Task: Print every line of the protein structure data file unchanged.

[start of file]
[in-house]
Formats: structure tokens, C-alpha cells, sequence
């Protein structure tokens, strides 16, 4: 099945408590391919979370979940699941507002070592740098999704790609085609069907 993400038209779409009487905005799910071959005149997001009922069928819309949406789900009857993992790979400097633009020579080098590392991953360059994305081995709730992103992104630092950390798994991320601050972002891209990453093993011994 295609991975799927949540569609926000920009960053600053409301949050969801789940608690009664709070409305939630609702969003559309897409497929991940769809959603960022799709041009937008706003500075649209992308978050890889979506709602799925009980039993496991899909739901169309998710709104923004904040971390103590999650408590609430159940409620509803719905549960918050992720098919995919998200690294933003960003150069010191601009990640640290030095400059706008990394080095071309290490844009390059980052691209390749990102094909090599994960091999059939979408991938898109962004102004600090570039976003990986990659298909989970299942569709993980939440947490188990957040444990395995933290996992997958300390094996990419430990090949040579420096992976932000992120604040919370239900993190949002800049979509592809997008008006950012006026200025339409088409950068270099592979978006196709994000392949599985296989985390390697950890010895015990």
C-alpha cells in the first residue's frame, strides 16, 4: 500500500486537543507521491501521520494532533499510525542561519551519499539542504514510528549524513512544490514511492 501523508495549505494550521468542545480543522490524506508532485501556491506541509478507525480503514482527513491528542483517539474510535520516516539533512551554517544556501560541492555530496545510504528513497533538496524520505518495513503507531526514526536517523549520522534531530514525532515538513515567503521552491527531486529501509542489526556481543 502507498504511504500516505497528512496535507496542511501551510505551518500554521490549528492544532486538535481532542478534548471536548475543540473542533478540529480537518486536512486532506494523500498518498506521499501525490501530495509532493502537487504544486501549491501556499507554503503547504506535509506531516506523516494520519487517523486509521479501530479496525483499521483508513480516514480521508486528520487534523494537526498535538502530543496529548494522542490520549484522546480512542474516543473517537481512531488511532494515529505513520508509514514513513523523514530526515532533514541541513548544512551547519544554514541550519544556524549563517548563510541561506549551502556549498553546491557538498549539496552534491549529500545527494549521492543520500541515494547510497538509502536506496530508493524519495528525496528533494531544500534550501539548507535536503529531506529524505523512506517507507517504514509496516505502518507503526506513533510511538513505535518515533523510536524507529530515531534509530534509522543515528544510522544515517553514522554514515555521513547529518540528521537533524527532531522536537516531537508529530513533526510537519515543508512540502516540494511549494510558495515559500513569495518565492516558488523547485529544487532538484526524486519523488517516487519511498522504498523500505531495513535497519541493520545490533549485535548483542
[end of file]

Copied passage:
[in-house]
Formats: structure tokens, C-alpha cells, sequence
């Protein structure tokens, strides 16, 4: 099945408590391919979370979940699941507002070592740098999704790609085609069907 993400038209779409009487905005799910071959005149997001009922069928819309949406789900009857993992790979400097633009020579080098590392991953360059994305081995709730992103992104630092950390798994991320601050972002891209990453093993011994 295609991975799927949540569609926000920009960053600053409301949050969801789940608690009664709070409305939630609702969003559309897409497929991940769809959603960022799709041009937008706003500075649209992308978050890889979506709602799925009980039993496991899909739901169309998710709104923004904040971390103590999650408590609430159940409620509803719905549960918050992720098919995919998200690294933003960003150069010191601009990640640290030095400059706008990394080095071309290490844009390059980052691209390749990102094909090599994960091999059939979408991938898109962004102004600090570039976003990986990659298909989970299942569709993980939440947490188990957040444990395995933290996992997958300390094996990419430990090949040579420096992976932000992120604040919370239900993190949002800049979509592809997008008006950012006026200025339409088409950068270099592979978006196709994000392949599985296989985390390697950890010895015990």
C-alpha cells in the first residue's frame, strides 16, 4: 500500500486537543507521491501521520494532533499510525542561519551519499539542504514510528549524513512544490514511492 501523508495549505494550521468542545480543522490524506508532485501556491506541509478507525480503514482527513491528542483517539474510535520516516539533512551554517544556501560541492555530496545510504528513497533538496524520505518495513503507531526514526536517523549520522534531530514525532515538513515567503521552491527531486529501509542489526556481543 502507498504511504500516505497528512496535507496542511501551510505551518500554521490549528492544532486538535481532542478534548471536548475543540473542533478540529480537518486536512486532506494523500498518498506521499501525490501530495509532493502537487504544486501549491501556499507554503503547504506535509506531516506523516494520519487517523486509521479501530479496525483499521483508513480516514480521508486528520487534523494537526498535538502530543496529548494522542490520549484522546480512542474516543473517537481512531488511532494515529505513520508509514514513513523523514530526515532533514541541513548544512551547519544554514541550519544556524549563517548563510541561506549551502556549498553546491557538498549539496552534491549529500545527494549521492543520500541515494547510497538509502536506496530508493524519495528525496528533494531544500534550501539548507535536503529531506529524505523512506517507507517504514509496516505502518507503526506513533510511538513505535518515533523510536524507529530515531534509530534509522543515528544510522544515517553514522554514515555521513547529518540528521537533524527532531522536537516531537508529530513533526510537519515543508512540502516540494511549494510558495515559500513569495518565492516558488523547485529544487532538484526524486519523488517516487519511498522504498523500505531495513535497519541493520545490533549485535548483542